What You'll See:
In this video, Chris shows you a perfect example of why–often times–it can pay off being a little more patient in your set-ups, and let your set-ups and calling efforts “work” for a little bit before making any “aggressive” moves. Yes, sometimes it DOES pay to be aggressive, and move in quickly, and repeatedly, on a bull–especially if he’s moving. However…if he’s close, is interested in your calling, responds to your calling frequently and eagerly, and–this is especially important–you’re in somewhat open habitats, and you know you have a good calling location, STAY for a bit and let the bull’s curiosity get the better of him. As you’ve seen in other videos, it can sometimes take 30 minutes or MORE–from the same general set-up–for a bull to finally work his way in. Let your set-ups work!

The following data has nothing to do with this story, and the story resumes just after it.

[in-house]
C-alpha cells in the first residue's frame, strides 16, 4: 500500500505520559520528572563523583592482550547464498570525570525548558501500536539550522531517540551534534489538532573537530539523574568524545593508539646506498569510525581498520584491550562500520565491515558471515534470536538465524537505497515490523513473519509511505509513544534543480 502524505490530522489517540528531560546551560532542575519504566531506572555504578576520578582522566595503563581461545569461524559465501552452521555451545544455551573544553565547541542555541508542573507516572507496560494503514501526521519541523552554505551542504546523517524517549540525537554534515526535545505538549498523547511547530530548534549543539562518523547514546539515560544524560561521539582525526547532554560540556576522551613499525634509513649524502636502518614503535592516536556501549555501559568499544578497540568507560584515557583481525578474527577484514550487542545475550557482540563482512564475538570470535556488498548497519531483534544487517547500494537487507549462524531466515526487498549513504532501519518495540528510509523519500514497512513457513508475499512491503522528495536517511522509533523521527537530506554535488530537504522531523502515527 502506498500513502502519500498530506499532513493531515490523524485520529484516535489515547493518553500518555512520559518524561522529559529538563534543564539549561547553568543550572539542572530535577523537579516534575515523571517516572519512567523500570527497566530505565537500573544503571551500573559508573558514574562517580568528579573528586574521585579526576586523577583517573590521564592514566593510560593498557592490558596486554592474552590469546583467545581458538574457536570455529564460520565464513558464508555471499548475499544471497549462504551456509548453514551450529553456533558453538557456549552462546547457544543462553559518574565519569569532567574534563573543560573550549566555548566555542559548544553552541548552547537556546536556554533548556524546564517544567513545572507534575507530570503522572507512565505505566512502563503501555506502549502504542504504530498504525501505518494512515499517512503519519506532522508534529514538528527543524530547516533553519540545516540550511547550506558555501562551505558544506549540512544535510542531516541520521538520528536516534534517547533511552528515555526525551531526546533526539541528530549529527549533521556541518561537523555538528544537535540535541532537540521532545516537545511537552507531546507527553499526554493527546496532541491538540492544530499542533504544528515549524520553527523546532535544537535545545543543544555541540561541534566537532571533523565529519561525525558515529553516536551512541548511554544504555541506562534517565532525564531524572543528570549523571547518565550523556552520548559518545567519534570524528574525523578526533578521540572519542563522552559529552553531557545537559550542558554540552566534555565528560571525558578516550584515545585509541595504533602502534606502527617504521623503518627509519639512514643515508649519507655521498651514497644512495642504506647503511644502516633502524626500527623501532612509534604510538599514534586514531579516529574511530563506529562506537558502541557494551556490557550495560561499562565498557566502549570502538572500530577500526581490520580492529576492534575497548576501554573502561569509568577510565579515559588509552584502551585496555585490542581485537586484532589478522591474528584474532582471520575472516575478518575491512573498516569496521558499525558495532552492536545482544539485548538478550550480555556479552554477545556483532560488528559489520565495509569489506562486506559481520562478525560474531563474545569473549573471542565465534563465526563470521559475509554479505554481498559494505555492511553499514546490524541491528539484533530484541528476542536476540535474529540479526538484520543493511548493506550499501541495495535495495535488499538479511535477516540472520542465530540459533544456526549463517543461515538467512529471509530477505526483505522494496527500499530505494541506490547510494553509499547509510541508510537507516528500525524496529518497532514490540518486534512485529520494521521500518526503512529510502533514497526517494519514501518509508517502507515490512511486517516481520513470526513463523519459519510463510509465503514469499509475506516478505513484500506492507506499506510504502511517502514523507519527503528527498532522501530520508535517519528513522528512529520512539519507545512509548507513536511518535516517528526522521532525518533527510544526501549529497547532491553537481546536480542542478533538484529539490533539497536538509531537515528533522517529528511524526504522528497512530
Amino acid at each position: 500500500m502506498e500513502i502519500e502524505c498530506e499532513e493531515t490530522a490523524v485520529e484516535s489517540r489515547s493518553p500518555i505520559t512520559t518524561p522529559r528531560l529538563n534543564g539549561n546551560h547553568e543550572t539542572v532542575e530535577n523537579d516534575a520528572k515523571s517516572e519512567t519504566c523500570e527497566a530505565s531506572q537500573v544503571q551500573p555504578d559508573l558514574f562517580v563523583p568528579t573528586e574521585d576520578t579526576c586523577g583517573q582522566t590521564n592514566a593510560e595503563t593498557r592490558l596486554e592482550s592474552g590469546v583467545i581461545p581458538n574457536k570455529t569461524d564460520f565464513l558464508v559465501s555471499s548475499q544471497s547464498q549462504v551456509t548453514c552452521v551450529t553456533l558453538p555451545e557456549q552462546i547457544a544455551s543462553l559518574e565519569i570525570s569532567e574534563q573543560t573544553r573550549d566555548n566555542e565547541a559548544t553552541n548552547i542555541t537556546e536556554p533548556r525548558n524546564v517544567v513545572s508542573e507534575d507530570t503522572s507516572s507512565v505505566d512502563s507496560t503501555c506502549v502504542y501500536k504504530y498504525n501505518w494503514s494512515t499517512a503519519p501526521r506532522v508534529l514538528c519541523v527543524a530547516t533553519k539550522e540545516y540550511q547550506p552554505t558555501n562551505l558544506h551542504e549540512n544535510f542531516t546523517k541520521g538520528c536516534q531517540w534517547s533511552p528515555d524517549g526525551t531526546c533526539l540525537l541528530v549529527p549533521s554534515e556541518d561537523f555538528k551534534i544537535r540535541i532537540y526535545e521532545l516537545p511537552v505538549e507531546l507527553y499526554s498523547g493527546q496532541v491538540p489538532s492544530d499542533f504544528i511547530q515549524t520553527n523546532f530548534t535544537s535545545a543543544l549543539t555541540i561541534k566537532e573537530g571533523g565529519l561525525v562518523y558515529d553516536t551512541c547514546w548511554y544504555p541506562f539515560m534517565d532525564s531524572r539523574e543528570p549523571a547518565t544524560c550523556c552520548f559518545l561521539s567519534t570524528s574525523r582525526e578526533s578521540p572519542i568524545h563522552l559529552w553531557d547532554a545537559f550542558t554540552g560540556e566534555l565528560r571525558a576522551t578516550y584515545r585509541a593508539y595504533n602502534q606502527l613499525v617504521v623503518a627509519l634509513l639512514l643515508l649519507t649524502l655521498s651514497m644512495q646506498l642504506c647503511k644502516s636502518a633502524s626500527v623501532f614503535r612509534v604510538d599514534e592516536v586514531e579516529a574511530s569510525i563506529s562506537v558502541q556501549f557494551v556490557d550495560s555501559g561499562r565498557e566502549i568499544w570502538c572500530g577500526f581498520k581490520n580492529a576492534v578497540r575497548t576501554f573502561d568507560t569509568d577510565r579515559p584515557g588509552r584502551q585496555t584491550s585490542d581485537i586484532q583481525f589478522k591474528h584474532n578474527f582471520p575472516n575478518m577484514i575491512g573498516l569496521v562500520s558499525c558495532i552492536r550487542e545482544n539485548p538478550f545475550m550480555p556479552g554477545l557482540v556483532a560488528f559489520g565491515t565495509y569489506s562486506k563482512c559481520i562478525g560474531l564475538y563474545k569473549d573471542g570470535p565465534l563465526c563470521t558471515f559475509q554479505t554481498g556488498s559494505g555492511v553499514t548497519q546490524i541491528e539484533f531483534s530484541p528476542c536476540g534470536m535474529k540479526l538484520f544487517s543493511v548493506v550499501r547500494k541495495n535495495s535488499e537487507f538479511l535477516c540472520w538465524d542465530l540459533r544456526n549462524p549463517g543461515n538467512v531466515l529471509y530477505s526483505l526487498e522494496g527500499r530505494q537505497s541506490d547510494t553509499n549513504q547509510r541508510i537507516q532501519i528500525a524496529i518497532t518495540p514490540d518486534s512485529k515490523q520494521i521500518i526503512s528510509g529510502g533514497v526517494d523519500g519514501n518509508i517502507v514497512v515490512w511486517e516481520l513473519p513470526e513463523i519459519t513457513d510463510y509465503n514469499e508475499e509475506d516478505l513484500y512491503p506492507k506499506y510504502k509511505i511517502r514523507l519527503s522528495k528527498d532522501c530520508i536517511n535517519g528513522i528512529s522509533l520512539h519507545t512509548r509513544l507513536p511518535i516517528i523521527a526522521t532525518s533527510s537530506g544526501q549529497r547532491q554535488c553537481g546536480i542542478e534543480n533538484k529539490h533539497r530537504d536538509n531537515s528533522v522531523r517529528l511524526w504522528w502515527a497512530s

Additionally, this video provides a second lesson: How shadowing a bull that’s moving away from you, and using purposeful, persistent calling, can be a great tactic for getting a bull to finally come in. That is…unless you inadvertently call in another animal, and THEY bust you in the process!
Setting the Stage:
Chris headed out this particular morning without knowing exactly where the elk would be, or who would be vocal if any were around. As soon as it started getting light, several bulls started to sound off in the distance, in multiple directions, but one in particular had a bugle that just had to be chased; deep, raspy, with an incredible growl, it had a voice that just screamed “monster bull!” …but what does Chris always say about judging a bull by his bugle???
Viewing / Listening Tips:
This sequence is best listened to via headphones or earbuds to pick up on the subtle sounds Chris identifies in the video. If you can’t listen with headphones, crank the volume as much as you can without getting yourself in trouble.